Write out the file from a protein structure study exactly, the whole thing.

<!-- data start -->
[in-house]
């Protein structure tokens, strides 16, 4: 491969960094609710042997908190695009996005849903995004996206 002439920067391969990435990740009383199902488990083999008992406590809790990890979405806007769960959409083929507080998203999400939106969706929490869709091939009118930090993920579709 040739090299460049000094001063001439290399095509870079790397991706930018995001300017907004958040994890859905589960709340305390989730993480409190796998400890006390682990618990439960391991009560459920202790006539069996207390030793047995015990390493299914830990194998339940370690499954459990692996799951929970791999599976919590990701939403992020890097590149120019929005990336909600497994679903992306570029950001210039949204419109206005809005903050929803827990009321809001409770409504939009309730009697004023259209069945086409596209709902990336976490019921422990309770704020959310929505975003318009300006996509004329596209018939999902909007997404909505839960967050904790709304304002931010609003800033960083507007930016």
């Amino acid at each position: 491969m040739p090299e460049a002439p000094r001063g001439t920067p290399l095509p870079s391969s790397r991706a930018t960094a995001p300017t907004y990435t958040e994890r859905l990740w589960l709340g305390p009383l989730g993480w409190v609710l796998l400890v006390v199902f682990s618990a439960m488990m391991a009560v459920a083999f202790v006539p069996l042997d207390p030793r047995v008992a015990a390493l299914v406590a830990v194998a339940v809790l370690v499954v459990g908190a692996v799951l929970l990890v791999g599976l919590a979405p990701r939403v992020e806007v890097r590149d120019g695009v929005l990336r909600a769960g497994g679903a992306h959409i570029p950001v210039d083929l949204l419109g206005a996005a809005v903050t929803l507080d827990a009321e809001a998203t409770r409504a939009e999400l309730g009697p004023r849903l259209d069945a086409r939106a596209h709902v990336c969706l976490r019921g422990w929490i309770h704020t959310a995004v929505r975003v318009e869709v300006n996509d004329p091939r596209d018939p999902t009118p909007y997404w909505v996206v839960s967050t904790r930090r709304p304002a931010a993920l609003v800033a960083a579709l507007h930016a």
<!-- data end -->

[in-house]
């Protein structure tokens, strides 16, 4: 491969960094609710042997908190695009996005849903995004996206 002439920067391969990435990740009383199902488990083999008992406590809790990890979405806007769960959409083929507080998203999400939106969706929490869709091939009118930090993920579709 040739090299460049000094001063001439290399095509870079790397991706930018995001300017907004958040994890859905589960709340305390989730993480409190796998400890006390682990618990439960391991009560459920202790006539069996207390030793047995015990390493299914830990194998339940370690499954459990692996799951929970791999599976919590990701939403992020890097590149120019929005990336909600497994679903992306570029950001210039949204419109206005809005903050929803827990009321809001409770409504939009309730009697004023259209069945086409596209709902990336976490019921422990309770704020959310929505975003318009300006996509004329596209018939999902909007997404909505839960967050904790709304304002931010609003800033960083507007930016």
């Amino acid at each position: 491969m040739p090299e460049a002439p000094r001063g001439t920067p290399l095509p870079s391969s790397r991706a930018t960094a995001p300017t907004y990435t958040e994890r859905l990740w589960l709340g305390p009383l989730g993480w409190v609710l796998l400890v006390v199902f682990s618990a439960m488990m391991a009560v459920a083999f202790v006539p069996l042997d207390p030793r047995v008992a015990a390493l299914v406590a830990v194998a339940v809790l370690v499954v459990g908190a692996v799951l929970l990890v791999g599976l919590a979405p990701r939403v992020e806007v890097r590149d120019g695009v929005l990336r909600a769960g497994g679903a992306h959409i570029p950001v210039d083929l949204l419109g206005a996005a809005v903050t929803l507080d827990a009321e809001a998203t409770r409504a939009e999400l309730g009697p004023r849903l259209d069945a086409r939106a596209h709902v990336c969706l976490r019921g422990w929490i309770h704020t959310a995004v929505r975003v318009e869709v300006n996509d004329p091939r596209d018939p999902t009118p909007y997404w909505v996206v839960s967050t904790r930090r709304p304002a931010a993920l609003v800033a960083a579709l507007h930016a």